Efficiency Principle

AAA

DEFINITION of 'Efficiency Principle'

An economic theory that states that the greatest benefit to society of any action is achieved when the marginal benefits from the allocation of resources are equivalent to the marginal social costs of the allocation.

INVESTOPEDIA EXPLAINS 'Efficiency Principle'

The efficiency principle lays the theoretical groundwork for cost-benefit analysis, which is how most critical business decisions regarding the allocation of resources are made. On its own, however, there are simply too many assumptions that must be made to determine "marginal social costs", which makes the usefulness of the efficiency principle questionable in practical terms.

RELATED TERMS
  1. Efficiency

    A level of performance that describes a process that uses the ...
  2. Cost-Benefit Analysis

    A process by which business decisions are analyzed. The benefits ...
  3. Marginal Utility

    The additional satisfaction a consumer gains from consuming one ...
  4. Raw Materials

    A material or substance used in the primary production or manufacturing ...
  5. Incremental Cost

    The encompassing change that a company experiences within its ...
  6. Intertemporal Choice

    An economic term describing how an individual's current decisions ...
RELATED FAQS
  1. What is the relationship between research and development and innovation?

    Although it's possible to achieve innovation without research and development and it's possible to conduct research and development ... Read Full Answer >>
  2. How is minimum transfer price calculated?

    A company that transfers goods between multiple divisions needs to establish a transfer price so that each division can track ... Read Full Answer >>
  3. How does neoclassical economics relate to neoliberalism?

    While it may be likely that many neoliberal thinkers endorse the use of (or even emphasize) neoclassical economics, the two ... Read Full Answer >>
  4. What are the main risks to the economy of a country that has implemented a policy ...

    The main risk to the economy of a country that has implemented a policy of austerity is the potential for a self-reinforcing, ... Read Full Answer >>
  5. In what manner will a recession likely affect the marginal-propensity-to-save rate ...

    The marginal propensity to save, or MPS, rises in most, though not all, recessions. This makes perfect sense on an individual ... Read Full Answer >>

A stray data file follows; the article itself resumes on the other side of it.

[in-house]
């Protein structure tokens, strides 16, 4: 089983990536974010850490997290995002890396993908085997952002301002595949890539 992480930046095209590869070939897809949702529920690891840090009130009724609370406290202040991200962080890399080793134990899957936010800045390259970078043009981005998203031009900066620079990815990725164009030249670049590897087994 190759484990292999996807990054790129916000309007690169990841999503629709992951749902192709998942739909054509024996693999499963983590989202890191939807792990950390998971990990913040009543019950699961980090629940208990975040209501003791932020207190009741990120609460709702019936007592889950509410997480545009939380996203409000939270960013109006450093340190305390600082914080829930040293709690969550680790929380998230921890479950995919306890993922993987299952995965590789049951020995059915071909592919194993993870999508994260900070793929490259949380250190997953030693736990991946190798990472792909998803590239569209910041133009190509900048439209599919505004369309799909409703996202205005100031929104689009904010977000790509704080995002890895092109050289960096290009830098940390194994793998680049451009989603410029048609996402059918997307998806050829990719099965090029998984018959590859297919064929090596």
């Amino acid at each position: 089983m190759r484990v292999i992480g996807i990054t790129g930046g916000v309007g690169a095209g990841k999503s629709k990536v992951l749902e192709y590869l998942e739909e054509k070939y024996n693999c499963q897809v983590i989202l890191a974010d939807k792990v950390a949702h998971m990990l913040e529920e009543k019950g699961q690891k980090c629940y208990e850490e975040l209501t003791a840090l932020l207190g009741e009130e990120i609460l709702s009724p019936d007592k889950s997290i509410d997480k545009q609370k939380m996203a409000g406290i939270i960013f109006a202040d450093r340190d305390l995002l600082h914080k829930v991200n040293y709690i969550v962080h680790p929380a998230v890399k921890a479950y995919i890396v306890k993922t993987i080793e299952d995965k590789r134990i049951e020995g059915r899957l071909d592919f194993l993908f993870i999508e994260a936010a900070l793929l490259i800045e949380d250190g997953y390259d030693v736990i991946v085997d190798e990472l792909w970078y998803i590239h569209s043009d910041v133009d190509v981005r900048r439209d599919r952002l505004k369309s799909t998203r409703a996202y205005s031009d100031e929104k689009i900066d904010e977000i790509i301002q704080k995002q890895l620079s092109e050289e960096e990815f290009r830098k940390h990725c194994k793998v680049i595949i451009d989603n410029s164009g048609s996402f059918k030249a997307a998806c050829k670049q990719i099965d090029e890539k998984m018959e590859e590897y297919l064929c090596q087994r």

6. Why would a country's gross domestic product (GDP) and gross national income (GNI) ...

    A country’s gross domestic product, or GDP, and gross national income, or GNI, are likely to differ considerably because ... Read Full Answer >>
Related Articles
  1. Economics

    Economics Basics

    Learn economics principles such as the relationship of supply and demand, elasticity, utility, and more!
  2. Options & Futures

    Explaining The World Through Macroeconomic Analysis

    From unemployment and inflation to government policy, learn what macroeconomics measures and how it affects everyone.
  3. Retirement

    Economic Indicators To Know

    The economy has a large impact on the market. Learn how to interpret the most important reports.
  4. Economics

    Calculating Income Elasticity of Demand

    Income elasticity of demand is a measure of how consumer demand changes when income changes.
  5. Economics

    Understanding Implicit Costs

    An implicit cost is any cost associated with not taking a certain action.
  6. Economics

    Understanding Diseconomies of Scale

    Diseconomies of scale is the point where a business no longer experiences decreasing costs per unit of output.
  7. Economics

    Explaining Demographics

    Demographics is the study and categorization of people based on factors such as income level, education, gender, race, age, and employment.
  8. Economics

    What Does Capital Intensive Mean?

    Capital intensive refers to a business or industry that requires a substantial amount of money or financial resources to engage in its specific business.
  9. Economics

    The Most Likely Outcome For Greece

    After more than five years of a Greek drama, most of us have become fatigued with hearing about Greece’s debt problems, the one issue that won’t go away.
  10. Economics

    How Does a Company Use Raw Materials?

    Raw materials are the basic components of a finished product.

You May Also Like

Hot Definitions
  1. Treasury Yield

    The return on investment, expressed as a percentage, on the debt obligations of the U.S. government. Treasuries are considered ...
  2. Bund

    A bond issued by Germany's federal government, or the German word for "bond." Bunds are the German equivalent of U.S. Treasury ...
  3. European Central Bank - ECB

    The central bank responsible for the monetary system of the European Union (EU) and the euro currency. The bank was formed ...
  4. Quantitative Easing

    An unconventional monetary policy in which a central bank purchases private sector financial assets in order to lower interest ...
  5. Current Account Deficit

    A measurement of a country’s trade in which the value of goods and services it imports exceeds the value of goods and services ...
  6. International Monetary Fund - IMF

    An international organization created for the purpose of: 1. Promoting global monetary and exchange stability. 2. Facilitating ...
Trading Center
×

You are using adblocking software

Want access to all of Investopedia? Add us to your “whitelist”
so you'll never miss a feature!